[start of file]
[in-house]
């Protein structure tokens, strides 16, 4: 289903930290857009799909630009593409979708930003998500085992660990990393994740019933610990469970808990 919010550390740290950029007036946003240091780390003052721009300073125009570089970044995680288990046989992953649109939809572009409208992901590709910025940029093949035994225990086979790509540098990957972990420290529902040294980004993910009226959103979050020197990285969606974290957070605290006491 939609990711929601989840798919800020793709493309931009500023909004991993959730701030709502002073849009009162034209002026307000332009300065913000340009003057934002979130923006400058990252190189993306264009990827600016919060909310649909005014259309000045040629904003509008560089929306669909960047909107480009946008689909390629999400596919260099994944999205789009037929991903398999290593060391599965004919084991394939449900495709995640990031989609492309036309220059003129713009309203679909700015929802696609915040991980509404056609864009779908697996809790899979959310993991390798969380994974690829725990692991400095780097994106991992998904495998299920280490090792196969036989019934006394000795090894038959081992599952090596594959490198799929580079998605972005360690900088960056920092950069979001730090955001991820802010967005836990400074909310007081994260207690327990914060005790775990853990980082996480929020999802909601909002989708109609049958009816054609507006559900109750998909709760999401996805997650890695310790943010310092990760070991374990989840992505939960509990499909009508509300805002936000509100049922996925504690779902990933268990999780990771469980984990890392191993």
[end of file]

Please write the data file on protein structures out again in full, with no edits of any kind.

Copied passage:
[in-house]
């Protein structure tokens, strides 16, 4: 289903930290857009799909630009593409979708930003998500085992660990990393994740019933610990469970808990 919010550390740290950029007036946003240091780390003052721009300073125009570089970044995680288990046989992953649109939809572009409208992901590709910025940029093949035994225990086979790509540098990957972990420290529902040294980004993910009226959103979050020197990285969606974290957070605290006491 939609990711929601989840798919800020793709493309931009500023909004991993959730701030709502002073849009009162034209002026307000332009300065913000340009003057934002979130923006400058990252190189993306264009990827600016919060909310649909005014259309000045040629904003509008560089929306669909960047909107480009946008689909390629999400596919260099994944999205789009037929991903398999290593060391599965004919084991394939449900495709995640990031989609492309036309220059003129713009309203679909700015929802696609915040991980509404056609864009779908697996809790899979959310993991390798969380994974690829725990692991400095780097994106991992998904495998299920280490090792196969036989019934006394000795090894038959081992599952090596594959490198799929580079998605972005360690900088960056920092950069979001730090955001991820802010967005836990400074909310007081994260207690327990914060005790775990853990980082996480929020999802909601909002989708109609049958009816054609507006559900109750998909709760999401996805997650890695310790943010310092990760070991374990989840992505939960509990499909009508509300805002936000509100049922996925504690779902990933268990999780990771469980984990890392191993």